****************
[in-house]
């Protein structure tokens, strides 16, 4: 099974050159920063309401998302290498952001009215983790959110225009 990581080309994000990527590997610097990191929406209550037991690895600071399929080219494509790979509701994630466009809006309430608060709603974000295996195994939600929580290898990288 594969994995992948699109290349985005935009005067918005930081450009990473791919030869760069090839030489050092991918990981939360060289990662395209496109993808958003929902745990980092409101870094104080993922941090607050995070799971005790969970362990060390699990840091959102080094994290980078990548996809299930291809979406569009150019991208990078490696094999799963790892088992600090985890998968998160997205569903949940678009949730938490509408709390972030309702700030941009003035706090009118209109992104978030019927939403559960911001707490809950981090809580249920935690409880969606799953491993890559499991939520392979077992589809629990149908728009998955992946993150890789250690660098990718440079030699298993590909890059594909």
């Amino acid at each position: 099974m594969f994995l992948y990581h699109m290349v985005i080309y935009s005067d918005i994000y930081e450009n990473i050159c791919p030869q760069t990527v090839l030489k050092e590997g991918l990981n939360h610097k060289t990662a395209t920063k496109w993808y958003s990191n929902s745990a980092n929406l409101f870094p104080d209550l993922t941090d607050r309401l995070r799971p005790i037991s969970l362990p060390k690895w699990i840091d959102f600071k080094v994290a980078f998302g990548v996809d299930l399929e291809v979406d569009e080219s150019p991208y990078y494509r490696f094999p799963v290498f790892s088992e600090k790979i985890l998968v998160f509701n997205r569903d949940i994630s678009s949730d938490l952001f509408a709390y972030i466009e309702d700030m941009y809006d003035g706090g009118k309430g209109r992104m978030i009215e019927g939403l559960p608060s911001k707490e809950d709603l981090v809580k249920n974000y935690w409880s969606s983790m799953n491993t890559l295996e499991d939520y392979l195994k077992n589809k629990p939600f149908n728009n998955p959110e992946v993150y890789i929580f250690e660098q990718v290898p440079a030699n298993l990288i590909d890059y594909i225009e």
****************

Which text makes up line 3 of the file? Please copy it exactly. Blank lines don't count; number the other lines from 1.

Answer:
């Amino acid at each position: 099974m594969f994995l992948y990581h699109m290349v985005i080309y935009s005067d918005i994000y930081e450009n990473i050159c791919p030869q760069t990527v090839l030489k050092e590997g991918l990981n939360h610097k060289t990662a395209t920063k496109w993808y958003s990191n929902s745990a980092n929406l409101f870094p104080d209550l993922t941090d607050r309401l995070r799971p005790i037991s969970l362990p060390k690895w699990i840091d959102f600071k080094v994290a980078f998302g990548v996809d299930l399929e291809v979406d569009e080219s150019p991208y990078y494509r490696f094999p799963v290498f790892s088992e600090k790979i985890l998968v998160f509701n997205r569903d949940i994630s678009s949730d938490l952001f509408a709390y972030i466009e309702d700030m941009y809006d003035g706090g009118k309430g209109r992104m978030i009215e019927g939403l559960p608060s911001k707490e809950d709603l981090v809580k249920n974000y935690w409880s969606s983790m799953n491993t890559l295996e499991d939520y392979l195994k077992n589809k629990p939600f149908n728009n998955p959110e992946v993150y890789i929580f250690e660098q990718v290898p440079a030699n298993l990288i590909d890059y594909i225009e």